Open your eyes, we may be next.
(Or maybe we are already there?)
Case C- 191/18, KN v Minister for Justice and Equality, is not about PIL; the questions referred to the CJ on March 16, actually relate to the European Arrest warrant (and Brexit). However, PIL decisions are mirroring the same concerns. It has been reported, for instance, that a Polish district court has refused a Hague child return to England on the basis (inter alia) that Brexit makes the mother`s position too uncertain. A recent case before the Court of Appeal of England and Wales shows that English judges are also struggling with this (see “Brexit and Family Law”, published on October 2017 by Resolution, the Family Law Bar Association and the International Academy of Family Lawyers, supplemented by mainland IAFL Fellows, Feb 2018).
And even if it was not the case: can we really afford to stay on the sidelines?
Needless to say, Brexit is just one of the ingredients in the current European Union melting pot. Last Friday’s presentation at the Comité Français de Droit International Privé, entitled « Le Droit international privé en temps de crise », by Prof. B. Hess, provided a good assessment of the main economic, political and human factors explaining European contemporary mess – by the way, the parliamentary elections in Slovenia on Sunday did nothing but confirm his views. One may not share all that is said on the paper; it’s is legitimate not to agree with its conclusions as to the direction PIL should follow in the near future to meet the ongoing challenges; the author’s global approach, which comes as a follow up to his 2017 Hague Lecture, is nevertheless the right one. Less now than ever before can European PIL be regarded as a “watertight compartment”, an isolated self-contained field of law. Cooperation in criminal and civil matters in the AFSJ follow different patterns and maybe this is how it should be (I am eagerly waiting to read Dr. Agnieszka Frackowiak-Adamska’s opinion on the topic, which seem to disagree with the ones I expressed in Rotterdam in 2015, and published later). The fact remains that systemic deficiencies of the judiciary in a given Member State can hardly be kept restricted to the criminal domain and leave untouched the civil one; doubts hanging over one prong necessarily expand to the other. The Celmer case, C-216/18 PPU, Minister for Justice and Equality v LM, heard last Friday (a commented report of the hearing will soon be released in Verfassungsblog, to the best of my knowledge), with all its political charge, cannot be deemed to be of no interest to us; precisely because a legal system forms a consistent whole mutual trust cannot be easily, if at all, compartmentalized.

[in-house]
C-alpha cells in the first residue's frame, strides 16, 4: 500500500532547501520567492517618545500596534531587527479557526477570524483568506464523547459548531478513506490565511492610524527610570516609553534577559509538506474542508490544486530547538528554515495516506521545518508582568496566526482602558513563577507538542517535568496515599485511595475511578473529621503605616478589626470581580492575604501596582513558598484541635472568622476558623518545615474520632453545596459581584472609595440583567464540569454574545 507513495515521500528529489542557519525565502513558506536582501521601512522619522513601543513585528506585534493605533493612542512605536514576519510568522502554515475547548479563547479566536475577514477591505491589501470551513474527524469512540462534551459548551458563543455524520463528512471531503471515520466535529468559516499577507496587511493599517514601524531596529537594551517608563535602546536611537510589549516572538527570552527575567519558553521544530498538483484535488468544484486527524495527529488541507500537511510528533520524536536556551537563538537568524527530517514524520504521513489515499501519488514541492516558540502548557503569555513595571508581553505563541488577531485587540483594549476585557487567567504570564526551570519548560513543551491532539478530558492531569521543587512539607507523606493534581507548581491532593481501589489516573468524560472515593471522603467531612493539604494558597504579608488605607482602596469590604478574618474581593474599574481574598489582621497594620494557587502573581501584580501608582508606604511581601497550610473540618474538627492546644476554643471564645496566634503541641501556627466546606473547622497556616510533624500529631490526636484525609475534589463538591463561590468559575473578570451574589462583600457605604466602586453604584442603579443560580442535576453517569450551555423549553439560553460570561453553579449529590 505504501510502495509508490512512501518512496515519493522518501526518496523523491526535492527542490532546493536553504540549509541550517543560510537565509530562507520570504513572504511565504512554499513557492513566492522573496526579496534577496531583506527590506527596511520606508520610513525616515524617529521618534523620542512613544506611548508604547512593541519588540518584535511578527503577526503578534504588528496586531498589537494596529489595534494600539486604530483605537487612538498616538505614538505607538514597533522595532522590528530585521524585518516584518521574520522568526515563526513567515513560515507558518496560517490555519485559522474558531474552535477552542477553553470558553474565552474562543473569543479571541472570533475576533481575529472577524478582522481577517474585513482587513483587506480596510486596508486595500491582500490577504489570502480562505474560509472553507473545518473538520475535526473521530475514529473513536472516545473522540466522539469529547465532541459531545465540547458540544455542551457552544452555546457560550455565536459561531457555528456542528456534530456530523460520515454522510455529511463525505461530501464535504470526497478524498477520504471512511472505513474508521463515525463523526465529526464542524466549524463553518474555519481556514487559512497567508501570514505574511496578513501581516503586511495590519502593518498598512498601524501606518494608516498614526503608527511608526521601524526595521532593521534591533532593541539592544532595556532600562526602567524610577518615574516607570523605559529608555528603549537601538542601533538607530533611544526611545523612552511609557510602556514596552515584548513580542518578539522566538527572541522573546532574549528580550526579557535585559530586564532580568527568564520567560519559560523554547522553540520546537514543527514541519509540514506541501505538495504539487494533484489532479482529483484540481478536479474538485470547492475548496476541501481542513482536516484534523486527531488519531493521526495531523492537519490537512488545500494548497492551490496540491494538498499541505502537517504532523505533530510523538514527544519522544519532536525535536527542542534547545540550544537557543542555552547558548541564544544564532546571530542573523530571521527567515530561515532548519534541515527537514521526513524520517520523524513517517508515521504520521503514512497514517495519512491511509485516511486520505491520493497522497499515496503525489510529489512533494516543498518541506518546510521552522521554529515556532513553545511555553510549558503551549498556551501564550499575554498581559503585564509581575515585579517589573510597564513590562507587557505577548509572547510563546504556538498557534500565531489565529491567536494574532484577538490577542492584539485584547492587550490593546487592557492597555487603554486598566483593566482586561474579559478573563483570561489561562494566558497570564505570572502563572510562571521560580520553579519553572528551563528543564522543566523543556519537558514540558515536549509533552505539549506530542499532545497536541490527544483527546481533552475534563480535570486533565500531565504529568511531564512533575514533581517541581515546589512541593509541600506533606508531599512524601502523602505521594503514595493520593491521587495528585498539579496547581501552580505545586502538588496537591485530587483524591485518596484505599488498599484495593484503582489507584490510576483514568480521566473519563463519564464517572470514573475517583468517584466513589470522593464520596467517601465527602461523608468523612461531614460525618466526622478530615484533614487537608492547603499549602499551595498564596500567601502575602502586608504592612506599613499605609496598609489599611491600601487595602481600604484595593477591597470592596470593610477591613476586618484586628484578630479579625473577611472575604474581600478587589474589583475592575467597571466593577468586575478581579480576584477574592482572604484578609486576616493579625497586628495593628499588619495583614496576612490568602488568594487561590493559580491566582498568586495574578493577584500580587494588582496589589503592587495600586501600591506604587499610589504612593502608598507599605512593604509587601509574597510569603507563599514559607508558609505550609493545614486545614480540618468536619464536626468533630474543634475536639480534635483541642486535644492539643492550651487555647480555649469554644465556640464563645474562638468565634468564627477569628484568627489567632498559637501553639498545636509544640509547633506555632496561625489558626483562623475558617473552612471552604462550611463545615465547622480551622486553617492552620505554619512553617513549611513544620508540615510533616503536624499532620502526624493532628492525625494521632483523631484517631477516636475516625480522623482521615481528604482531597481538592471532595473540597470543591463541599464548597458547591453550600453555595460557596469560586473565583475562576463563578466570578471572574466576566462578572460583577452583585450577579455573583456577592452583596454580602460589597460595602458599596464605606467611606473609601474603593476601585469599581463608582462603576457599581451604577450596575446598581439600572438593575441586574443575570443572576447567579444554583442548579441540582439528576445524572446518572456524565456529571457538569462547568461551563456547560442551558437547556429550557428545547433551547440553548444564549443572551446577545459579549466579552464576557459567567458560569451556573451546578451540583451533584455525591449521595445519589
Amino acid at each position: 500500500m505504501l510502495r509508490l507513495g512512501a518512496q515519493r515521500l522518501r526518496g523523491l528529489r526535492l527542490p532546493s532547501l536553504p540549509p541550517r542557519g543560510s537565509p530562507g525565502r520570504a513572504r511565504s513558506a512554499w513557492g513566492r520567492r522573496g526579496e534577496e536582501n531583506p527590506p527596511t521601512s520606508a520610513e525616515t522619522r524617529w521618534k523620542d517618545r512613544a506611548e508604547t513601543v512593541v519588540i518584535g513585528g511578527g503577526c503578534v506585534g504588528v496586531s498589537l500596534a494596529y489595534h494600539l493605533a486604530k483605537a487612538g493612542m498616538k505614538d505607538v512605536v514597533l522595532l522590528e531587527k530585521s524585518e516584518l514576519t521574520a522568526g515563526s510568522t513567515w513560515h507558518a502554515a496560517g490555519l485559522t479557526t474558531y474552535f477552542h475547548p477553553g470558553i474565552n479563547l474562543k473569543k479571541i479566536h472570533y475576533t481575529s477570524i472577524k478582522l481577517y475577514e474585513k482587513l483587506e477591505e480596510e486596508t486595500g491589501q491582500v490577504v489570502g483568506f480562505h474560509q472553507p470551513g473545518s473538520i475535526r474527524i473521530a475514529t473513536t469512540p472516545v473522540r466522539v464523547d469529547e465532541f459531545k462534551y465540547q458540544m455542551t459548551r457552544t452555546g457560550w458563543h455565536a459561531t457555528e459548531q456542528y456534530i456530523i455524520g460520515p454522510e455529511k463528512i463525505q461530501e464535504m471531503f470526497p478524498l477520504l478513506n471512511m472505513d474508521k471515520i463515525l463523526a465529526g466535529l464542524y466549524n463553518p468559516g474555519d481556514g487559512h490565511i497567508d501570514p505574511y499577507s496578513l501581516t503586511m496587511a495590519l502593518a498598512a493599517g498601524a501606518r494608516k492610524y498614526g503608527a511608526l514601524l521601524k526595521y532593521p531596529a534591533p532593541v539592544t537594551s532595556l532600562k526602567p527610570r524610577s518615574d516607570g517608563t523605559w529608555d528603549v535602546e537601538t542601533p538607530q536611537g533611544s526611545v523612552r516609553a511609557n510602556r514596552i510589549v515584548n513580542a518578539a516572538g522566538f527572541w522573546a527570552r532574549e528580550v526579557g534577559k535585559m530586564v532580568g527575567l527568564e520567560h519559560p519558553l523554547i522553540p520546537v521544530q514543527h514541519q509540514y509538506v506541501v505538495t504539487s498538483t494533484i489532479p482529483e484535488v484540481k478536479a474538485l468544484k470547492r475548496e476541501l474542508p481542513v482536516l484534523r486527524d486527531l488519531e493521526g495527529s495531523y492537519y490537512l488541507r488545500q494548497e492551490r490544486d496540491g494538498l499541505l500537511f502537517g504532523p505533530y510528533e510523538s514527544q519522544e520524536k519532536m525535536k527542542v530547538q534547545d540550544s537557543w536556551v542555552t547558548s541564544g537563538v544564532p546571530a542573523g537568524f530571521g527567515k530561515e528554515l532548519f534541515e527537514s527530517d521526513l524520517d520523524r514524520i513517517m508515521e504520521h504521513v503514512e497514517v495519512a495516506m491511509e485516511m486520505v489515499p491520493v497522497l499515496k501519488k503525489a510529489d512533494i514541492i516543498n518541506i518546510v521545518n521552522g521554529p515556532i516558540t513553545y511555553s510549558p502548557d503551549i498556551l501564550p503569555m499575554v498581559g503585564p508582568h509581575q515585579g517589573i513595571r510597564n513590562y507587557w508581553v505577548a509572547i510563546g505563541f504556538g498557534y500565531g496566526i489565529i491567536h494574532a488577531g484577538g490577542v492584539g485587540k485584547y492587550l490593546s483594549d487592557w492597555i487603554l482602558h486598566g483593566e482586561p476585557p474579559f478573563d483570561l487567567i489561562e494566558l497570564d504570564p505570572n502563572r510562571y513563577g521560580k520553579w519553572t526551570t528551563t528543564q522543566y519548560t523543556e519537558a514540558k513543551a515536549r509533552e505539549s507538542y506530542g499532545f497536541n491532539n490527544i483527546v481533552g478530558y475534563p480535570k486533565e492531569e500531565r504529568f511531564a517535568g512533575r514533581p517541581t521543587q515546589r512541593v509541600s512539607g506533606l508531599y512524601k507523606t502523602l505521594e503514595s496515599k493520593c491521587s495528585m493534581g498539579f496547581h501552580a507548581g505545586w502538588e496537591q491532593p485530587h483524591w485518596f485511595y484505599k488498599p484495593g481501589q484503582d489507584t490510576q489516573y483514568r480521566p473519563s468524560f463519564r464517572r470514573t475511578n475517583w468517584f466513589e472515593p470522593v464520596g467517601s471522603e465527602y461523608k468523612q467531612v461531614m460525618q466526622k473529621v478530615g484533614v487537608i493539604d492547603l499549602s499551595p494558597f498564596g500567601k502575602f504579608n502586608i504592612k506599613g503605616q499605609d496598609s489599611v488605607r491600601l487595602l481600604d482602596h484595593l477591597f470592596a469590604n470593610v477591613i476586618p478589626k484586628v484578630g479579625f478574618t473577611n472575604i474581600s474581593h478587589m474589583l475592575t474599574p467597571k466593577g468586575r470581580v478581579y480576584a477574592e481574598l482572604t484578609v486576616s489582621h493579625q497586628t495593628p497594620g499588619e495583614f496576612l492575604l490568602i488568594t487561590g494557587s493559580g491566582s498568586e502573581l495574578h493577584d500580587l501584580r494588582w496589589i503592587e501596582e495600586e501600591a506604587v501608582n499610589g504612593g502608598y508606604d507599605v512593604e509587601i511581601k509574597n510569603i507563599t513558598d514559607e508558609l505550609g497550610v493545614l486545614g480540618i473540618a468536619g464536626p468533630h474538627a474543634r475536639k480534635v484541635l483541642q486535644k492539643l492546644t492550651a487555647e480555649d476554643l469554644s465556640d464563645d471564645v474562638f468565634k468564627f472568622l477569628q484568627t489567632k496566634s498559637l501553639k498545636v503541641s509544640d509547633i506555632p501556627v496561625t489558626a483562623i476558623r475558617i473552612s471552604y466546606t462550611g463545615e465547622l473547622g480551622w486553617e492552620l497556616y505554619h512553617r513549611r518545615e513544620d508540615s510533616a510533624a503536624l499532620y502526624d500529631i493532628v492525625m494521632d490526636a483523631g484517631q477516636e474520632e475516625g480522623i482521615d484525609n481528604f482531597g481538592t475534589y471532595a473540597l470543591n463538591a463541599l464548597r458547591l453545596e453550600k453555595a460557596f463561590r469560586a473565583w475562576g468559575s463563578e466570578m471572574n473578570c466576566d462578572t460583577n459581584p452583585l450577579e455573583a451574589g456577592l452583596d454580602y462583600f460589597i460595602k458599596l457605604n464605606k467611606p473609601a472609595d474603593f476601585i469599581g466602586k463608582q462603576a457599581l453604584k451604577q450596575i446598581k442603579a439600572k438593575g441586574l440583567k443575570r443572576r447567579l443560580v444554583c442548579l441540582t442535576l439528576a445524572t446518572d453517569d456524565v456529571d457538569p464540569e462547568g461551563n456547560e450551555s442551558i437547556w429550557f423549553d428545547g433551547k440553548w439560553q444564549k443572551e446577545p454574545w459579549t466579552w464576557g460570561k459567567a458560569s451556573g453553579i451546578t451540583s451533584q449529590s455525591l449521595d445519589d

The Paris presentation was of course broader and it is not my intention to address it in all its richness, in the same way that I cannot recall the debate which followed, which will be reproduced in due time at the Travaux. Still, I would like to mention the discussion on asylum and PIL, if only to refer to what Prof. S. Courneloup very correctly pointed out to: asylum matters cannot be left to be dealt with by administrative law alone; on the contrary, PIL has a big say and we – private international lawyers- a wide legal scenario to be alert to (for the record, albeit I played to some extent the dissenting opinion on Friday, my actual stance on the need to pair up public and private law for asylum matters is clear in CDT, 2017). Last year the JURI Committee of the European Parliament commissioned two studies (here and here; they were also reported in CoL) on the relationship between asylum and PIL, thus suggesting some legislative initiative might be taken. But nothing has happened since.